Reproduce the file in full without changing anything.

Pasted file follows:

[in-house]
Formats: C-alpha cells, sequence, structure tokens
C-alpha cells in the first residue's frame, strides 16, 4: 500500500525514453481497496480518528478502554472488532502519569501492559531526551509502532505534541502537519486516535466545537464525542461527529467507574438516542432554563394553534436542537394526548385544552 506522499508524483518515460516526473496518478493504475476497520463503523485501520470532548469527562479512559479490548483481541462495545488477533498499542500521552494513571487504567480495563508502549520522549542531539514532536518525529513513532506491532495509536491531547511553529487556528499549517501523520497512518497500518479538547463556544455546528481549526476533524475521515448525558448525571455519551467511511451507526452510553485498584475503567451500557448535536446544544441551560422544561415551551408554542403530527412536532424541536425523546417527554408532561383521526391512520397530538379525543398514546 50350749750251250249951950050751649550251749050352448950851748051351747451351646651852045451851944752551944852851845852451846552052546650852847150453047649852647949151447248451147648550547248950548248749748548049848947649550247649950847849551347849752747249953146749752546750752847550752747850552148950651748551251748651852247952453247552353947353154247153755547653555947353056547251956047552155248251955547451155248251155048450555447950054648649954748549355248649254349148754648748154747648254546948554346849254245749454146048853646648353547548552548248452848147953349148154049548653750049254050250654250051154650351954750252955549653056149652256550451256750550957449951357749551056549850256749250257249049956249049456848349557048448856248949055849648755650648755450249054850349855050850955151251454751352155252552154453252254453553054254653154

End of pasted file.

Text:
[in-house]
Formats: C-alpha cells, sequence, structure tokens
C-alpha cells in the first residue's frame, strides 16, 4: 500500500525514453481497496480518528478502554472488532502519569501492559531526551509502532505534541502537519486516535466545537464525542461527529467507574438516542432554563394553534436542537394526548385544552 506522499508524483518515460516526473496518478493504475476497520463503523485501520470532548469527562479512559479490548483481541462495545488477533498499542500521552494513571487504567480495563508502549520522549542531539514532536518525529513513532506491532495509536491531547511553529487556528499549517501523520497512518497500518479538547463556544455546528481549526476533524475521515448525558448525571455519551467511511451507526452510553485498584475503567451500557448535536446544544441551560422544561415551551408554542403530527412536532424541536425523546417527554408532561383521526391512520397530538379525543398514546 50350749750251250249951950050751649550251749050352448950851748051351747451351646651852045451851944752551944852851845852451846552052546650852847150453047649852647949151447248451147648550547248950548248749748548049848947649550247649950847849551347849752747249953146749752546750752847550752747850552148950651748551251748651852247952453247552353947353154247153755547653555947353056547251956047552155248251955547451155248251155048450555447950054648649954748549355248649254349148754648748154747648254546948554346849254245749454146048853646648353547548552548248452848147953349148154049548653750049254050250654250051154650351954750252955549653056149652256550451256750550957449951357749551056549850256749250257249049956249049456848349557048448856248949055849648755650648755450249054850349855050850955151251454751352155252552154453252254453553054254653154